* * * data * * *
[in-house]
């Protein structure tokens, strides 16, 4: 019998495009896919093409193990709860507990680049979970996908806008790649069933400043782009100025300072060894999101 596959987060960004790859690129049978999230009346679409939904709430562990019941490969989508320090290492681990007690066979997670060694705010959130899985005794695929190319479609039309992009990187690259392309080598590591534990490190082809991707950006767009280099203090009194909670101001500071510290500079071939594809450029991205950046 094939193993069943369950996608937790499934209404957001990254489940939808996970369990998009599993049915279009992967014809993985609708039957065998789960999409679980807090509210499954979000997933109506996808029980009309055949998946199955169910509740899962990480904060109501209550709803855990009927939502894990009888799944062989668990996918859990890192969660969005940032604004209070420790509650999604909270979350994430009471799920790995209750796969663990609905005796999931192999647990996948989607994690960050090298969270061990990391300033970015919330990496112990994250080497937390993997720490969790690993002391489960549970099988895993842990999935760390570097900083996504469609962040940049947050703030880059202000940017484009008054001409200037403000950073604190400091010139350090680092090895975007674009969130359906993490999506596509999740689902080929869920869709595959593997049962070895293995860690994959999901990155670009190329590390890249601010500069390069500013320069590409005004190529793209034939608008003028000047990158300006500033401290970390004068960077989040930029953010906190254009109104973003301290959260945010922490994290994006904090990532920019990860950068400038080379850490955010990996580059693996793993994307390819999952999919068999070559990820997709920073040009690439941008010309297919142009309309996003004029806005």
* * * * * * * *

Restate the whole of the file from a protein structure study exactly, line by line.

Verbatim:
[in-house]
């Protein structure tokens, strides 16, 4: 019998495009896919093409193990709860507990680049979970996908806008790649069933400043782009100025300072060894999101 596959987060960004790859690129049978999230009346679409939904709430562990019941490969989508320090290492681990007690066979997670060694705010959130899985005794695929190319479609039309992009990187690259392309080598590591534990490190082809991707950006767009280099203090009194909670101001500071510290500079071939594809450029991205950046 094939193993069943369950996608937790499934209404957001990254489940939808996970369990998009599993049915279009992967014809993985609708039957065998789960999409679980807090509210499954979000997933109506996808029980009309055949998946199955169910509740899962990480904060109501209550709803855990009927939502894990009888799944062989668990996918859990890192969660969005940032604004209070420790509650999604909270979350994430009471799920790995209750796969663990609905005796999931192999647990996948989607994690960050090298969270061990990391300033970015919330990496112990994250080497937390993997720490969790690993002391489960549970099988895993842990999935760390570097900083996504469609962040940049947050703030880059202000940017484009008054001409200037403000950073604190400091010139350090680092090895975007674009969130359906993490999506596509999740689902080929869920869709595959593997049962070895293995860690994959999901990155670009190329590390890249601010500069390069500013320069590409005004190529793209034939608008003028000047990158300006500033401290970390004068960077989040930029953010906190254009109104973003301290959260945010922490994290994006904090990532920019990860950068400038080379850490955010990996580059693996793993994307390819999952999919068999070559990820997709920073040009690439941008010309297919142009309309996003004029806005």